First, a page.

Ecological restoration of degraded rainforest in the Anamalai hills
Can a biologically diverse forest, once degraded or destroyed, be brought back to its original state? Relatively undisturbed forests are best left alone, rather than modified in the belief that they can be restored. Yet, forests already degraded or fragmented may be worth restoring, as in the Anamalai hills.
Fixing fragmented forests
Our restoration programme in the Western Ghats focuses on the region’s unique, biologically diverse tropical rainforests. Historically, due to human activities, these forests have been cleared, degraded, or reduced to fragments scattered like islands amidst towns and cities, dams and mines, farms and plantations. A growing body of field research, including our own, suggests that remnant rainforests cannot be conserved through protection alone. One also needs to restore degraded lands to improve habitat quality to enable the survival of threatened species that live within these forest patches and to reconnect existing patches, if possible, to enhance the entire conservation landscape.
Restoration and recovery
Since 2001, we have worked in the Valparai plateau, Anamalai hills, to ecologically restore ten rainforest fragments (1 to 100 ha in area), three sites contiguous with the Anamalai Tiger Reserve, and a perennial stream flowing through tea plantation. The sites are identified and protected in partnership with the plantation companies (Parry Agro Industries Ltd, Tata Coffee Ltd, Tea Estates India Ltd–earlier Hindustan Unilever Ltd) and the Tamil Nadu Forest Department. While the sites occupy around 300 ha, restoration plantings targeted 45 plots (50 ha) in the most degraded portions, especially fragment edges. In these sites, we have planted 26,500 saplings of over 160 native rainforest tree (and some liana) species.Early monitoring showed that an average of 61% of the planted saplings survived at the end of two years. As these sapling establish along with resurgent natural vegetation, the fragments are on the road to recovery. Visit our Rainforest Restoration Project Showcase to see more.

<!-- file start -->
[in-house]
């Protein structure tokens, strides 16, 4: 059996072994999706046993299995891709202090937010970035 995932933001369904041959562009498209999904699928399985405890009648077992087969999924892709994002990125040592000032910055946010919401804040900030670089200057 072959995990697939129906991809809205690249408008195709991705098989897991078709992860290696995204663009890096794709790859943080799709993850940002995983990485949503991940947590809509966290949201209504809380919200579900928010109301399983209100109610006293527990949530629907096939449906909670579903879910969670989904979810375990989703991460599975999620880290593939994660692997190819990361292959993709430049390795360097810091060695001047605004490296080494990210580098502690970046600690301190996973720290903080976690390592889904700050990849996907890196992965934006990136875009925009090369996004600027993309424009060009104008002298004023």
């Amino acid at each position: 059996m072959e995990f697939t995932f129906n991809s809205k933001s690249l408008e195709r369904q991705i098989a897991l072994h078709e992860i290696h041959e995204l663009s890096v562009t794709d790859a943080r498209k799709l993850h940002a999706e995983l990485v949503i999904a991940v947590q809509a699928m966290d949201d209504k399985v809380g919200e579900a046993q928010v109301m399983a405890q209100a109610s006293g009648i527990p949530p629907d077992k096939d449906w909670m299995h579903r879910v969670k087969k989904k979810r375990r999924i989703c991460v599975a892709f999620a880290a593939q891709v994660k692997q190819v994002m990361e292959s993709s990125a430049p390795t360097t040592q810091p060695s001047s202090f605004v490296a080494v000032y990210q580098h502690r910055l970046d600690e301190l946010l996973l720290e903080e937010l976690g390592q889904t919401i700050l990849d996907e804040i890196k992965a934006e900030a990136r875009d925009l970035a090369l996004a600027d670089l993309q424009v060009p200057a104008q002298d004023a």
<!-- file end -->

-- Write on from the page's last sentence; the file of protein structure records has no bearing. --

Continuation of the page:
Native shade trees in plantations
Restoration of rainforest fragments can be complemented by efforts to improve land-use practices and increase native tree cover in surrounding plantations. A large number of native tree species hold potential for use as shade trees in plantations, but have been overlooked or rarely tried out. Using saplings from our rainforest plant nursery at Valparai, plantation companies in the Anamalai hills have planted nearly 15,000 saplings of around 60 native tree species since 2004. A number of species, planted out as shade in coffee, cardamom, tea, and vanilla plantations have established well, some even doing better than commonly used alien species such as silver oak.